Victoria’s Chief Health Officer Brett Sutton was not responsible for overseeing compliance within the state’s hotel quarantine program, an inquiry into the ill-fated scheme has heard.
- Professor Sutton told the inquiry his team provided infection control advice to the “large beast” of bureaucracy
- But he said once the advice was given, he did not have a role in monitoring compliance
- The inquiry also heard Professor Sutton’s team opted not to use laws to force individuals to be tested
Professor Sutton told today’s hearing his public health team provided advice and directions on personal protective equipment (PPE) and cleaning policies for the hotels.
But he said once the advice was provided to the massive bureaucratic task force, which he referred to as a “large beast”, his team was unaware about whether the directions were actually being followed.
Counsel assisting, Ben Ihle, probed Professor Sutton about the extent of his team’s role.
“Is it fair to say that [your team] doesn’t have oversight of how they’re [health directions] being proliferated and complied with?” Mr Ihle asked.
“Yes I think that’s a fair statement,” Mr Sutton replied.
“Oversighting that guidance or policy directions was not part of our purview,” he later said.
Professor Sutton said his team was responsible for advice on how PPE, cleaning and hygiene should be observed across “innumerable settings” across the state.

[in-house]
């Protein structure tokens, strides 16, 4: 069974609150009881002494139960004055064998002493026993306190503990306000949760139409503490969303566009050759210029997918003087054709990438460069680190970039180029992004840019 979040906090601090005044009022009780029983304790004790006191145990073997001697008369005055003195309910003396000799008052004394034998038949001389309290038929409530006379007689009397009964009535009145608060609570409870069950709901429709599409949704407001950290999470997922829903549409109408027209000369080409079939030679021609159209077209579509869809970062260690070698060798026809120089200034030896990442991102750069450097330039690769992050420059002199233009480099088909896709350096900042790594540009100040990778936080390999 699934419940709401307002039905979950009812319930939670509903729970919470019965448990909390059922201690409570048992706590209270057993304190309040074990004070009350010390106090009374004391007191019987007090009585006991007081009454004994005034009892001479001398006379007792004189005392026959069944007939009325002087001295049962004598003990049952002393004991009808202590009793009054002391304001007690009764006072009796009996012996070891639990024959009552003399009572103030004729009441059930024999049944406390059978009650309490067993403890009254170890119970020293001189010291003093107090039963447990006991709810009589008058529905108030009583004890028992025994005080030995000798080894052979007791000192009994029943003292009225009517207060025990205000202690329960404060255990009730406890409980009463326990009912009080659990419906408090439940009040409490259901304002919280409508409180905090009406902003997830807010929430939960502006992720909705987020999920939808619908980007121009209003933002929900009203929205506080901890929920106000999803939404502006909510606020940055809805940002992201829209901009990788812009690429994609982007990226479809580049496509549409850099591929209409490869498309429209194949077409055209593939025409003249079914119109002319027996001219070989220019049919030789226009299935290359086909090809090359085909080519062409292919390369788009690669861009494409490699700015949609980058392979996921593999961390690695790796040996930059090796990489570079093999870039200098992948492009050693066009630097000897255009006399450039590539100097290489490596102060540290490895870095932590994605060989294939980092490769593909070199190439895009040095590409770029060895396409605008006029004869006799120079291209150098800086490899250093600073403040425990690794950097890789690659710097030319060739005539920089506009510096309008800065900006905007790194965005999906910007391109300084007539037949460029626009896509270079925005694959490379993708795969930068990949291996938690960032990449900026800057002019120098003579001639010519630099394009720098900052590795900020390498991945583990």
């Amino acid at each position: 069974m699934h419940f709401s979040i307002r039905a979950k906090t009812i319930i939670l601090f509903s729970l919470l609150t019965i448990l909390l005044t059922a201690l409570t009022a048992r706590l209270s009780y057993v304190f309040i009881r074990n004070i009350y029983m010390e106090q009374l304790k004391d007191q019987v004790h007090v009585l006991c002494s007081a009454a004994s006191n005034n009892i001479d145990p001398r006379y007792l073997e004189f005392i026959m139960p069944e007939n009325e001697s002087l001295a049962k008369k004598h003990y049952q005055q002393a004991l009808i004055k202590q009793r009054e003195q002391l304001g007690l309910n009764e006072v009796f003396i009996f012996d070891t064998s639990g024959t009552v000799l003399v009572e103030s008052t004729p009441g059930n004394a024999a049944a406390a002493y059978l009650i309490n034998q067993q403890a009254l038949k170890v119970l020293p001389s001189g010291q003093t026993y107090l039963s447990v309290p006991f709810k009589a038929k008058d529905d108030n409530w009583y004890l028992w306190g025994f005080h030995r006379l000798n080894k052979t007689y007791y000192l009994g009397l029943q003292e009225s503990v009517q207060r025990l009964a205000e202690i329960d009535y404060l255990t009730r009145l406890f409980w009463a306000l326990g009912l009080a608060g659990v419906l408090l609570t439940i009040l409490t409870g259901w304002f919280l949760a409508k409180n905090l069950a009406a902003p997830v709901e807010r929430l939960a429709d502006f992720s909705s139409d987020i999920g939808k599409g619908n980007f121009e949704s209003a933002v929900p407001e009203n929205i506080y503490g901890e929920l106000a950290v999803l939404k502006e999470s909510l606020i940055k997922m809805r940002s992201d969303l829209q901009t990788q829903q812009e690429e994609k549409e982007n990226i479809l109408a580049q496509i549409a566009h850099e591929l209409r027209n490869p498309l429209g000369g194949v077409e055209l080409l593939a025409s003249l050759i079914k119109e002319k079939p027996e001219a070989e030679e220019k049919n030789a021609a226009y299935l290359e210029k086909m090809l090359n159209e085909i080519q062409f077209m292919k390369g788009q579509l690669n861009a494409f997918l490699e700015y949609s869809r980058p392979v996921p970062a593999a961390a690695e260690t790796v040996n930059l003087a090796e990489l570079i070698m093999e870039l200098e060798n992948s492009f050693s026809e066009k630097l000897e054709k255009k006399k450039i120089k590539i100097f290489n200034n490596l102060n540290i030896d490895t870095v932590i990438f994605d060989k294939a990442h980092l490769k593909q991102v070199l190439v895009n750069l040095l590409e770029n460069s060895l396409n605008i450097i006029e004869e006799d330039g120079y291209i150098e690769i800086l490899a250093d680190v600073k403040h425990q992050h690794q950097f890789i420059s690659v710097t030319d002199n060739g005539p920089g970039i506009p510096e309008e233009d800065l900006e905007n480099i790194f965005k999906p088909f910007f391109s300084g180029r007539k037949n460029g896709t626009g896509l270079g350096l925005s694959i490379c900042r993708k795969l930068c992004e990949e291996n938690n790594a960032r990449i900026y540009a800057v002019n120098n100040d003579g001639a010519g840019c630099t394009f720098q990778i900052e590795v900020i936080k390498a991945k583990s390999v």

Sutton elected not to use ‘coercive powers’
Professor Sutton also told the hearing that his office decided not to use sections of the Public Health and Wellbeing Act that can compel individuals to be tested.
The Act can also prohibit “particular activities” and force people to quarantine, irrespective of whether a public health emergency is declared by the state government.
Professor Sutton said he did not consider them, explaining that the rules usually applied to certain individuals for diseases like hepatitis.
He also told the inquiry key sections of his public health team felt it was unnecessary.
“There haven’t been cases … where they felt such coercive powers would be beneficial to them,” he said.
Some travellers may have left quarantine while infected
Professor Sutton conceded testing at the hotels could have been strengthened, given it was never made mandatory.
He said he knew of one person in quarantine who tested positive to the virus after leaving the Stamford Plaza hotel and then infected the person who drove them home.
“If you want to make [hotel quarantine] robust as possible, making more stringent requirements for testing is a reasonable consideration,” he said.
Asked whether it was possible people had left hotel quarantine with the virus, he answered: “That is potentially the case, they would have been questioned on the basis of their symptoms and would have declared that they were symptom-free.”
“Part of the reflection on strengthening the testing regimen in hotel quarantine is for that very purpose.”
On Tuesday, the inquiry heard Emergency Management Victoria Commissioner Andrew Crisp did not believe Australian Defence Force troops were needed to support the hotel quarantine program.